THE ways in which livestock production will play a critical role to moving the world towards both climate neutrality and zero hunger were put under the spotlight at a recent international virtual event.
The one-day forum was held in the lead-up to the United Nation's Food Systems Summit, which kicks off in New York on Thursday, in a bid to highlight the changes being made in animal food production and processing towards sustainability, while at the same time lifting the availability of protein.
Presented by Elanco and Agri-Pulse, the Sustainable Solutions for Zero Hunger by 2030: A Vision for Animal Agriculture Forum brought together hundreds of agriculture business leaders and policy makers from around the world.
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Dr Agnes Kalibata, UN Secretary-General's Special Envoy to the 2021 Food Systems Summit, said the animal protein industry had the ability to deliver on sustainable development goals.
She strongly advocated rethinking distribution of, and access to, animal protein.
A significant proportion of the population still lived below acceptable protein levels in their diets, she said.
"There are also parts of the world where people consume more animal protein than they need and that has to be addressed," Dr Kalibata told the forum.
"Yes, agriculture is contributing to climate change and animals in some places have been called out, and we can't walk away from that challenge.
"But with this industry we also have opportunity. The UN Food Systems Summit recognises that we need to come through on our sustainable development goals, and this industry has the ability to do that."
Vice president of the cattle division of big multinational agricultural outfit AgReserves Erik Jacobsen outlined how the concept of sustainability had been built into operations.
Mr Jacobsen is also president of the Florida Cattlemen's Association, on various committees of the United States National Cattlemen's Beef Association and an animal science graduate.
AgReserves' cattle arm was primarily in the cow-calf business, and thus had large landscapes of grassland it grazed cattle on, he said.
"A sustainability program was launched in 2016 based on the four pillars we think are critical to create the balance needed to run a cattle company - the environment, animal handling and welfare, community and workers and economics," he said.
"We have re-arranged our whole operating manual around these four pillars and one of the key things is we've learned is to develop far more balanced plans."
Along with continuous improvement in genetics, productivity, soil health, rotational grazing and pasture improvement, clean energy production in Florida and Texas operations has been a key initiative.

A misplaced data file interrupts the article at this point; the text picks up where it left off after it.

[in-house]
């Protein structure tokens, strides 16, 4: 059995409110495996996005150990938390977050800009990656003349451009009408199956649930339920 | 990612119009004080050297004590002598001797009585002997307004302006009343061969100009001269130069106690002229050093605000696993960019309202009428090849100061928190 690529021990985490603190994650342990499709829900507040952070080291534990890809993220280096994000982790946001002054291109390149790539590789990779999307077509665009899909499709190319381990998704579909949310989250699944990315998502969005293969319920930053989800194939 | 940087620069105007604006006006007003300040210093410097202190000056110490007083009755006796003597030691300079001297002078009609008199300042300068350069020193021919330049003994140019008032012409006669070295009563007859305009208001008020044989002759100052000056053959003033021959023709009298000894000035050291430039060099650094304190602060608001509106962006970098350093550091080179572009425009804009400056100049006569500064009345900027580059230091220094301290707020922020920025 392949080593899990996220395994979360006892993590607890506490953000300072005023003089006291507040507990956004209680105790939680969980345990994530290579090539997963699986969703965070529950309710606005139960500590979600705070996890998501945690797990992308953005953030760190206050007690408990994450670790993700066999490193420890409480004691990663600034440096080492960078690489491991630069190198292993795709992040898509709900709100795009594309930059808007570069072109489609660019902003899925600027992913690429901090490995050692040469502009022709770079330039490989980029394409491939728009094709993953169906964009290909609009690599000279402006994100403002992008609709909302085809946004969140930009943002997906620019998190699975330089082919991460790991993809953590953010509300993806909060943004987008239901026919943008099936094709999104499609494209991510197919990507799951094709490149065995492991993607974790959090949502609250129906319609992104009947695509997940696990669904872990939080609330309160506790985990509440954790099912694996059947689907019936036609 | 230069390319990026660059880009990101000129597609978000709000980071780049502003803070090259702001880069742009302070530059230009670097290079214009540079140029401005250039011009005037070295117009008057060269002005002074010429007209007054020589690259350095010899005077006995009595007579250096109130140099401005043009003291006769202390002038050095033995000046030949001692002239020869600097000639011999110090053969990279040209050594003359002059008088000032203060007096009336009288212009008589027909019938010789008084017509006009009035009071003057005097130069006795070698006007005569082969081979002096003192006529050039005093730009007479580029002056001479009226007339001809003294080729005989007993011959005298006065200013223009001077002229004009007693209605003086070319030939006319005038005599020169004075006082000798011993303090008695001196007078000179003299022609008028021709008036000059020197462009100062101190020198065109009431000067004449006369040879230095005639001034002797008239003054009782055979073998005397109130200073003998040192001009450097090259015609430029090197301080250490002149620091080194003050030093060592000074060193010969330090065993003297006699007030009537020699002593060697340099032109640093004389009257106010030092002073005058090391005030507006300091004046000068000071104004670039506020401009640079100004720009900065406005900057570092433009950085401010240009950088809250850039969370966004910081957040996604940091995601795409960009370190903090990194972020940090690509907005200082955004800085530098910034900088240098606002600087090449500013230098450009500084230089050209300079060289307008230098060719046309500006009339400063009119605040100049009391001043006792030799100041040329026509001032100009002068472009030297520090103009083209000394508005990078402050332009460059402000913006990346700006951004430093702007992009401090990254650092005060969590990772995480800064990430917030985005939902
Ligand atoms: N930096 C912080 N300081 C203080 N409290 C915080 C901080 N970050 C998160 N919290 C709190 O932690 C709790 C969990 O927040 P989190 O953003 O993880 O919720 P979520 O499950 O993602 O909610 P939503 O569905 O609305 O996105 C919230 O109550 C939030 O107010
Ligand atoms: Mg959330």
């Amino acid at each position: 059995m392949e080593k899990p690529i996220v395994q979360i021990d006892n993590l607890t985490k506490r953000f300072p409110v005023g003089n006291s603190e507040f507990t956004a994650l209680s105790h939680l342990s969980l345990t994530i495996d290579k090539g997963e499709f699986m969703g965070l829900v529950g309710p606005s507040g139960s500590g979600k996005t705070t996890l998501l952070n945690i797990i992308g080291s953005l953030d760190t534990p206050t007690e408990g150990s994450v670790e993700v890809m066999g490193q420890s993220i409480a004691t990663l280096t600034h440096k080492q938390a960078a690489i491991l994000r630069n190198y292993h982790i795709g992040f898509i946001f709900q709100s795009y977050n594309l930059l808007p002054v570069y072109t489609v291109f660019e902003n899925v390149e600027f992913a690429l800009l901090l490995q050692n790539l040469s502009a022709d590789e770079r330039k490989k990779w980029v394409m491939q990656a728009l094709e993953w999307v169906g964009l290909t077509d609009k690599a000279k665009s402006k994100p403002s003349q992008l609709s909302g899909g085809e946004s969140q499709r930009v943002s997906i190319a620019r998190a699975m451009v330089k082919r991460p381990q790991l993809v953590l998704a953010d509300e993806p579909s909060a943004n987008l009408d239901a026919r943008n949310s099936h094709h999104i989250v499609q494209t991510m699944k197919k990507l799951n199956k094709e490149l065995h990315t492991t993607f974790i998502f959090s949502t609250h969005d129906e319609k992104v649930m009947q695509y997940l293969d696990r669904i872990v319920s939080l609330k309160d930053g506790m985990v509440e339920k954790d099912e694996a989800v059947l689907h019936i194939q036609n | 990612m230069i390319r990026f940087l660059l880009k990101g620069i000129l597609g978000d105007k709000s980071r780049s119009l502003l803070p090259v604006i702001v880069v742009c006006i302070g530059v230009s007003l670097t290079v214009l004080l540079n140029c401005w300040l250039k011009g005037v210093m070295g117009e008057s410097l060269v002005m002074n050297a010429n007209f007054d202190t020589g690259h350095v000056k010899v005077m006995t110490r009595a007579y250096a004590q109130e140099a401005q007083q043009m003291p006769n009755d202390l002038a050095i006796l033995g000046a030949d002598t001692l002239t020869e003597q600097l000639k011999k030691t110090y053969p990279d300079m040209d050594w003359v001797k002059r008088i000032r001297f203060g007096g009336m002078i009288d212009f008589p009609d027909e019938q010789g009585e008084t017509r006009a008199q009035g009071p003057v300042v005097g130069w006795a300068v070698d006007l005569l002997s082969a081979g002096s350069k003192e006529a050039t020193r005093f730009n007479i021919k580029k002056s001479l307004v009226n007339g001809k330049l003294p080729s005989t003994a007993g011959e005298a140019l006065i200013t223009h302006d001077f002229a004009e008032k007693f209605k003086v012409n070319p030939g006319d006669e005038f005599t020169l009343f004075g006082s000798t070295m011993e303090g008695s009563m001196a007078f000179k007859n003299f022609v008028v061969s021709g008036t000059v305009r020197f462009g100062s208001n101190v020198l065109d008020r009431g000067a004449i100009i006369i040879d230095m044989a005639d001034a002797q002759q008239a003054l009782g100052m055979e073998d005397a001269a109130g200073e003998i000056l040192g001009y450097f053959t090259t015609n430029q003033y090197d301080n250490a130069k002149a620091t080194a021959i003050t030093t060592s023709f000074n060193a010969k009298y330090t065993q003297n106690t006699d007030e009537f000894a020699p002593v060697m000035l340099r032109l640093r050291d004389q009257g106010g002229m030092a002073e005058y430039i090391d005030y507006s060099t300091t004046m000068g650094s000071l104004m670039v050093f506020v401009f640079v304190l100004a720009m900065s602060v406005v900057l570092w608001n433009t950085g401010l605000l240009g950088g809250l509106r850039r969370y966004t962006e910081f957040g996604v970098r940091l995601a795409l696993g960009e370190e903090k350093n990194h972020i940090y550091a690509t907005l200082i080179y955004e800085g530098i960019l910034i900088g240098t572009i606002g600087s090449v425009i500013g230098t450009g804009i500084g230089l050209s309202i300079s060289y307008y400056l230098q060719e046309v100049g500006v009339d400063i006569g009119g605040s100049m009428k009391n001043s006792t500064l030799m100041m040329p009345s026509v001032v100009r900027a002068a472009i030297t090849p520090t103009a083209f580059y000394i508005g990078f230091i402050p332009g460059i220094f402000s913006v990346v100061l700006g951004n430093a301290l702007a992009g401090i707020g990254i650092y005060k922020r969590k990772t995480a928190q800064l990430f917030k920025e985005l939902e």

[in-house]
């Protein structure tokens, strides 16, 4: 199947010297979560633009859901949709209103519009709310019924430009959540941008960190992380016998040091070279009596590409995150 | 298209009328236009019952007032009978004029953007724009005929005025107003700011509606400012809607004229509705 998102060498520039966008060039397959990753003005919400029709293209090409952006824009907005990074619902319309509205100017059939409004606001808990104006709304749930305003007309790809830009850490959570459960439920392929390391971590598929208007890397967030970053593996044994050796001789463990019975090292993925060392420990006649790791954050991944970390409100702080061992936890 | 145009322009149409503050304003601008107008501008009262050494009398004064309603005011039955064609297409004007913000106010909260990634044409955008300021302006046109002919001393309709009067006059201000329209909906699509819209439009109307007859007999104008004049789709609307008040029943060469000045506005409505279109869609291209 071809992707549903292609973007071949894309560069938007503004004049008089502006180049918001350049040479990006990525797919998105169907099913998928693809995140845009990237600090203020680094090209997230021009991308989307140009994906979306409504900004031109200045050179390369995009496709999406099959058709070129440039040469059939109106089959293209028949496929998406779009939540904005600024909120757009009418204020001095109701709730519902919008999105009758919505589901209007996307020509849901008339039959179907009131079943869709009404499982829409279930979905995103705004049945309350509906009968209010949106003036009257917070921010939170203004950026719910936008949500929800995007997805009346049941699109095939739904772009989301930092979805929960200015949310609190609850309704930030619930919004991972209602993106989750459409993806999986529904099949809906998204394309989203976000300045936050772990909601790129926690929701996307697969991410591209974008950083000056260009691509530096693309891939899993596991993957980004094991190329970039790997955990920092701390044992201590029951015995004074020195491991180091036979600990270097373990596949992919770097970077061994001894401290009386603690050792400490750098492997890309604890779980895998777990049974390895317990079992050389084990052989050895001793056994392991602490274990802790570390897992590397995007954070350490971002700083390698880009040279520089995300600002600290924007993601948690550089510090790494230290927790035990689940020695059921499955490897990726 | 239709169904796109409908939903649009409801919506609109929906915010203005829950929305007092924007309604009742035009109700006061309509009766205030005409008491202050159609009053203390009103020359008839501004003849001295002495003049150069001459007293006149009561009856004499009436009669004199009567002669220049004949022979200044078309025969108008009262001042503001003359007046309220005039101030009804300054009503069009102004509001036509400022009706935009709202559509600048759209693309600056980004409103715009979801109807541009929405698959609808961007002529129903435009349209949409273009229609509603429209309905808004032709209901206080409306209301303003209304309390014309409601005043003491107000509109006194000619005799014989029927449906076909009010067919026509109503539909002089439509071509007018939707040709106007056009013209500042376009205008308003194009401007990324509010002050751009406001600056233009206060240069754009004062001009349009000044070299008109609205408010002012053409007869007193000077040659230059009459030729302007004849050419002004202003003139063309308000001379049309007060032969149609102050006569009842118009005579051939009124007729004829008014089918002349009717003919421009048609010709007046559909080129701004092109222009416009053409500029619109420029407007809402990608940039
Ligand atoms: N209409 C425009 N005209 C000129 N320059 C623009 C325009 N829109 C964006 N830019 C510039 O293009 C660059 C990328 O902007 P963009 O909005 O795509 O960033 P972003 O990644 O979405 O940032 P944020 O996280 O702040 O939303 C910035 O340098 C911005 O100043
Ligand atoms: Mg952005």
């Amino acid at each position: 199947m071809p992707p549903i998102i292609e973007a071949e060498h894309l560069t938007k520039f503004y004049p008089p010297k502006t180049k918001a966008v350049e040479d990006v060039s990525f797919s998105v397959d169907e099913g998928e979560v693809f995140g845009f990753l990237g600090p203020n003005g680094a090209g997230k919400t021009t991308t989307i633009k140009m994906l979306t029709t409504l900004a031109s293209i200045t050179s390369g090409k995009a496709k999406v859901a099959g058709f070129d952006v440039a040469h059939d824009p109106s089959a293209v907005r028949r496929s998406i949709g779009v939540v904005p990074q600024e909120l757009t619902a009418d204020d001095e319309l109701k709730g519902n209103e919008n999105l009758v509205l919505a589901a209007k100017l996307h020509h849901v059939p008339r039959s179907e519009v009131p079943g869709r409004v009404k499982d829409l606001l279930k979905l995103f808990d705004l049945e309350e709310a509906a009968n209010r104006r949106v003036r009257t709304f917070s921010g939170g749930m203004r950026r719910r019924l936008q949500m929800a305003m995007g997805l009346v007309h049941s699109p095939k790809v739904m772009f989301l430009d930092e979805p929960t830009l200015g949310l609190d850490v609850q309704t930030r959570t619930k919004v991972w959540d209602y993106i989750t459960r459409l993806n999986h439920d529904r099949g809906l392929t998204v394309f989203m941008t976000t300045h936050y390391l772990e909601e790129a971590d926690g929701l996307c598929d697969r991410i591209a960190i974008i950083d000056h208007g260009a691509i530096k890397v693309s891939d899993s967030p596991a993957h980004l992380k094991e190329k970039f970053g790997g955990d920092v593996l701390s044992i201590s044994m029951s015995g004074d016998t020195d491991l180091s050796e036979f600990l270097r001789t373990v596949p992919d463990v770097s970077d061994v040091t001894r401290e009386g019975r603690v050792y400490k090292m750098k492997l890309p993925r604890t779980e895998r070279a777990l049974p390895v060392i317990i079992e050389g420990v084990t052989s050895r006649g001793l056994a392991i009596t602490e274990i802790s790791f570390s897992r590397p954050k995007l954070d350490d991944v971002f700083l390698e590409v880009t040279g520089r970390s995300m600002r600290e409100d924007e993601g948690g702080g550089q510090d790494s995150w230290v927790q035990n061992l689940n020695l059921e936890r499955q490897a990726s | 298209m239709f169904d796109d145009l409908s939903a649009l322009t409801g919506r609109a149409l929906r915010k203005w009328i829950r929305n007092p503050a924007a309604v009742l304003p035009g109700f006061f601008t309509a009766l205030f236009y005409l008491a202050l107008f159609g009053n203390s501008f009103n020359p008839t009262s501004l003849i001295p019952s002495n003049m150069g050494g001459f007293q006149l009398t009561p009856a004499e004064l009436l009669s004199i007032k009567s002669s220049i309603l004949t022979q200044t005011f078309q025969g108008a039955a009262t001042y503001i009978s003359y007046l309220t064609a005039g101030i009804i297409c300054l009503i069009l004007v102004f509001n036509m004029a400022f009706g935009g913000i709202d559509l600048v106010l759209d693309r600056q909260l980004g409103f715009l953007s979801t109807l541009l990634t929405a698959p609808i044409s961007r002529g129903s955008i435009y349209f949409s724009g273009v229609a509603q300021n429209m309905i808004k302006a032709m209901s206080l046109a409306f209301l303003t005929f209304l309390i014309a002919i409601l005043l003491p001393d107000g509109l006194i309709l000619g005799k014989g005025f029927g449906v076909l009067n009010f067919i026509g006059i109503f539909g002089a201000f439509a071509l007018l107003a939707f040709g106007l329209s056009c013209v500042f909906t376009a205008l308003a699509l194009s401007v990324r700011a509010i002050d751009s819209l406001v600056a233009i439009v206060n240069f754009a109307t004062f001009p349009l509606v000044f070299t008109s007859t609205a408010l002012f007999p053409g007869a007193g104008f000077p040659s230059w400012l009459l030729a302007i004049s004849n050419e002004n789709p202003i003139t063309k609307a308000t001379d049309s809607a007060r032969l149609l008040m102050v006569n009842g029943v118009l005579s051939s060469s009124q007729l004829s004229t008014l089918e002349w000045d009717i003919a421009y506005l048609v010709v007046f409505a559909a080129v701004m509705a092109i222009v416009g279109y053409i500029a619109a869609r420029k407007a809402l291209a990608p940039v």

"We partnered with utility companies and put in solar applications," Mr Jacobsen explained.
"It has been a good fit with cattle ranching. It doesn't affect production too much but produces a huge amount of electricity on lower production parts of the ranch, which can be tied into the electricity grid."
"We're now at 250 megawatts of production, with another 300 under construction and we'll probably double that in the next two years.
"It's an initiative that fits both the economic and environment pillar."
He said sustainability was 'not just a program off to the side' at AgReserves but rather a concept embedded into all that is done and the benefits accrued 'have made us far better ranchers'.
Animal welfare onboarding and ongoing training, for example, were about slowing down animal handling practices and learning to work cattle more carefully and in a way they better respond to.
The collateral benefit of that had been worker safety and lower accident rates.
"Our lost time rates have gone from being above the industry average to about half," Mr Jacobsen said.
Mike McCloskey, chief executive officer of US cooperative Select Milk Producers, told the forum in the next five to seven years, his organisation would be able to reduce the emissions associated with livestock by as much as 70pc.
The innovations involved range from genetic selection for improved feed efficiency or for animals that naturally emit less methane to feed ingredients that improve feed digestibility or reduce enteric methane production.
He said these opportunities exist whether it is one cow or 1000 cows being managed.
Livestock producers are the only industry segment that sits at the center of both climate and calories, Jeff Simmons, president and chief executive officer at Elanco, said.
Animal protein - meat, milk, fish and eggs - represents 18pc of the calories consumed globally, and 40pc of protein intake.
With decisive action, animals can be a critical, fast-moving solution to positively impact global climate warming through the reduction of methane.
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The story Calories and climate change: Why animals are the answer first appeared on Farm Online.